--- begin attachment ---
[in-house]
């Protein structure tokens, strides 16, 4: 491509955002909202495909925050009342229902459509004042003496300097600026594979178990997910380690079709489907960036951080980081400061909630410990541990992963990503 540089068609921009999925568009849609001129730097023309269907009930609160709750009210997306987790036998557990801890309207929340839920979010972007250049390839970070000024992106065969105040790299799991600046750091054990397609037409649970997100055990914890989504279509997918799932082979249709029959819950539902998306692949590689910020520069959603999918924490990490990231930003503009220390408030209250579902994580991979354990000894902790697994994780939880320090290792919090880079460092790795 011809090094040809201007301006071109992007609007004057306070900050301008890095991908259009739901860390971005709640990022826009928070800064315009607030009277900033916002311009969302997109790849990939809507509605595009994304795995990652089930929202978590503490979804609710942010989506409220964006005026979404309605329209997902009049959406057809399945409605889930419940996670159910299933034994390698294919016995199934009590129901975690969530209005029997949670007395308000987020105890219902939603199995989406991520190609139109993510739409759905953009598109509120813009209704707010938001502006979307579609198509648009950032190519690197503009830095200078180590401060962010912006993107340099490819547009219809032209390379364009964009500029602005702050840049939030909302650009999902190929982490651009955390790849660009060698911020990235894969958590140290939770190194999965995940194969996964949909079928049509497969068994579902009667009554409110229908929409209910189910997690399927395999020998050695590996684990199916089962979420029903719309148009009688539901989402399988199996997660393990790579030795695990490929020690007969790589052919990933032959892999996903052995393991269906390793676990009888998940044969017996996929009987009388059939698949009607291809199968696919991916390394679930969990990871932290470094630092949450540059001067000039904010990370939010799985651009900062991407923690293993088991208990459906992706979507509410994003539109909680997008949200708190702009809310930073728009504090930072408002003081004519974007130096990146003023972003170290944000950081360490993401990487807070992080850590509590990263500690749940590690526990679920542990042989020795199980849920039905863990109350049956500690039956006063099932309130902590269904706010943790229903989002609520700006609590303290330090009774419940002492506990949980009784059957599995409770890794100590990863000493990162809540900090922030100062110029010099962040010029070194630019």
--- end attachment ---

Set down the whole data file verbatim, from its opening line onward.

[in-house]
């Protein structure tokens, strides 16, 4: 491509955002909202495909925050009342229902459509004042003496300097600026594979178990997910380690079709489907960036951080980081400061909630410990541990992963990503 540089068609921009999925568009849609001129730097023309269907009930609160709750009210997306987790036998557990801890309207929340839920979010972007250049390839970070000024992106065969105040790299799991600046750091054990397609037409649970997100055990914890989504279509997918799932082979249709029959819950539902998306692949590689910020520069959603999918924490990490990231930003503009220390408030209250579902994580991979354990000894902790697994994780939880320090290792919090880079460092790795 011809090094040809201007301006071109992007609007004057306070900050301008890095991908259009739901860390971005709640990022826009928070800064315009607030009277900033916002311009969302997109790849990939809507509605595009994304795995990652089930929202978590503490979804609710942010989506409220964006005026979404309605329209997902009049959406057809399945409605889930419940996670159910299933034994390698294919016995199934009590129901975690969530209005029997949670007395308000987020105890219902939603199995989406991520190609139109993510739409759905953009598109509120813009209704707010938001502006979307579609198509648009950032190519690197503009830095200078180590401060962010912006993107340099490819547009219809032209390379364009964009500029602005702050840049939030909302650009999902190929982490651009955390790849660009060698911020990235894969958590140290939770190194999965995940194969996964949909079928049509497969068994579902009667009554409110229908929409209910189910997690399927395999020998050695590996684990199916089962979420029903719309148009009688539901989402399988199996997660393990790579030795695990490929020690007969790589052919990933032959892999996903052995393991269906390793676990009888998940044969017996996929009987009388059939698949009607291809199968696919991916390394679930969990990871932290470094630092949450540059001067000039904010990370939010799985651009900062991407923690293993088991208990459906992706979507509410994003539109909680997008949200708190702009809310930073728009504090930072408002003081004519974007130096990146003023972003170290944000950081360490993401990487807070992080850590509590990263500690749940590690526990679920542990042989020795199980849920039905863990109350049956500690039956006063099932309130902590269904706010943790229903989002609520700006609590303290330090009774419940002492506990949980009784059957599995409770890794100590990863000493990162809540900090922030100062110029010099962040010029070194630019």